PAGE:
What do angels do? Do they fly about beyond the Milky Way and polish the stars? Maybe that’s written into their job description, but it appears to me that their primary duty, their supreme purpose and pleasure, their calling from now into eternity, is to worship the King. They attend His royal throne. They serve His Majesty. They sing praises to His Holy Name.
Isaiah “saw the Lord seated on a high and lofty throne, and the hem of his robe filled the temple. Seraphim were standing above him; they each had six wings: with two they covered their faces, with two they covered their feet, and with two they flew. And one called to another: Holy, holy, holy is the Lord of Armies; his glory fills the whole earth” (Isaiah 6:1–3).
When Jesus was born in Bethlehem, the angel choir took the celestial stage. A group of lowly Judean shepherds were in the audience and heard the choir director introduce the anthem. “Today in the city of David a Savior was born for you, who is the Messiah, the Lord!” The “multitude of the heavenly host” sang, “praising God and saying: Glory to God in the highest heaven, and peace on earth to people he favors!” (Luke 2:8–14).
John witnessed it too. The hosts of heaven “fell down before the Lamb. Each one had a harp... And they sang a new song: You are worthy to take the scroll and to open its seals, because you were slaughtered, and you purchased people for God by your blood from every tribe and language and people and nation. You made them a kingdom and priests to our God, and they will reign on the earth. Then I looked and heard the voice of many angels around the throne, and also of the living creatures and of the elders. Their number was countless thousands, plus thousands of thousands. They said with a loud voice, Worthy is the Lamb who was slaughtered to receive power and riches and wisdom and strength and honor and glory and blessing! I heard every creature in heaven, on earth, under the earth, on the sea, and everything in them say, Blessing and honor and glory and power be to the one seated on the throne, and to the Lamb, forever and ever!” (Revelation 5:8–14). “All the angels stood around the throne, and ... they fell facedown before the throne and worshiped God, saying, Amen! Blessing and glory and wisdom and thanksgiving and honor and power and strength be to our God forever and ever. Amen” (Revelation 7:11–12).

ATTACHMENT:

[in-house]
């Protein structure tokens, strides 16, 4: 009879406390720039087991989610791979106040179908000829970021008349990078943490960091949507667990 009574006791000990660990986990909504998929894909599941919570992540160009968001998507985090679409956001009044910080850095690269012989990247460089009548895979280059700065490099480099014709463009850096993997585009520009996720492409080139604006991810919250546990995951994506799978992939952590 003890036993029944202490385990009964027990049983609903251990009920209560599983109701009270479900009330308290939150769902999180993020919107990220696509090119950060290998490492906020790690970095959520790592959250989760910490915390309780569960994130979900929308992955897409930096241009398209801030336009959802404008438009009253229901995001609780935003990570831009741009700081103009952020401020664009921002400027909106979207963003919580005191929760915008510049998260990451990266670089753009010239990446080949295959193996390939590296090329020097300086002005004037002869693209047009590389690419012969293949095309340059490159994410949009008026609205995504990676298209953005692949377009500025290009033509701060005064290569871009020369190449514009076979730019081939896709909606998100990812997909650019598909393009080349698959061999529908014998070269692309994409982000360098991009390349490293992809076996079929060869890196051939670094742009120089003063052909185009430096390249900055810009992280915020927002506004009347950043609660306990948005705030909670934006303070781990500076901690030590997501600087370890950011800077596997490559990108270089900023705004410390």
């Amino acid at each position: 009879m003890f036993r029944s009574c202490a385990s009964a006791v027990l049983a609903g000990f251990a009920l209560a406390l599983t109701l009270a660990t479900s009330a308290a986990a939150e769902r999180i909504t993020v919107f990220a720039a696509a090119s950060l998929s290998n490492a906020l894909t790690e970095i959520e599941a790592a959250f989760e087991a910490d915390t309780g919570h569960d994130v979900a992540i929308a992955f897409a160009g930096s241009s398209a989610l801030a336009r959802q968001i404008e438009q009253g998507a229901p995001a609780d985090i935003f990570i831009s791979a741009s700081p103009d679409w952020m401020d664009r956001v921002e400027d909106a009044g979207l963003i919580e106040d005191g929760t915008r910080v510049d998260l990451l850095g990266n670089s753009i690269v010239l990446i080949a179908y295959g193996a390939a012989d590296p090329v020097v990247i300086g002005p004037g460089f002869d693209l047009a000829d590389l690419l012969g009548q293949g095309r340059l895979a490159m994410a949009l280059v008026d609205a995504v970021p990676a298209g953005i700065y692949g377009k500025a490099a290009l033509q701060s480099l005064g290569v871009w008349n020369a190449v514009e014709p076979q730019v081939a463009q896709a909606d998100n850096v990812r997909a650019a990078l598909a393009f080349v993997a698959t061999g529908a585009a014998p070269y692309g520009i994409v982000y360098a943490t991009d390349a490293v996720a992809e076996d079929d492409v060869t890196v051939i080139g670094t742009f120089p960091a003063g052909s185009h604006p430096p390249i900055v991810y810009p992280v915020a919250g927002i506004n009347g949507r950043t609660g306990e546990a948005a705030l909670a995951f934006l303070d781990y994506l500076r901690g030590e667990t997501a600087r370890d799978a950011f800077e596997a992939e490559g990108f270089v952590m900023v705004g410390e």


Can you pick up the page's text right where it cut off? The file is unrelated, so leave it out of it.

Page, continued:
God gave Moses a complete set of detailed blueprints for the construction of the Tabernacle. In the Holy of Holies, the Most Holy Place, Moses fashioned the Arch of the Covenant and its lid, the Mercy Seat. God told Moses to “make a mercy seat of pure gold, forty-five inches long and twenty-seven inches wide. Make two cherubim of gold; make them of hammered work at the two ends of the mercy seat. Make one cherub at one end and one cherub at the other end. At its two ends, make the cherubim of one piece with the mercy seat. The cherubim are to have wings spread out above, covering the mercy seat with their wings, and are to face one another. The faces of the cherubim should be toward the mercy seat ... I will meet with you there above the mercy seat, between the two cherubim that are over the ark of the testimony; I will speak with you from there” (Exodus 25:17–22). These cherubim were not to be worshipped but were God’s symbol of worship.
One thing makes Heaven’s occupancy ring out in glorious worship. “There is joy in the presence of God’s angels over one sinner who repents” (Luke 15:10).
When we gather each Sunday morning to sing His praises, we’re just practicing for the fast-approaching day when we’ll join the angel chorale bowed before the glorious throne of our Rescuer and Redeemer, our Master and Maker, our Savior and Sustainer as we sing for an audience of One!
All Scripture quotations, except as otherwise noted, are from
Holman Bible Publishers’ Christian Standard Bible.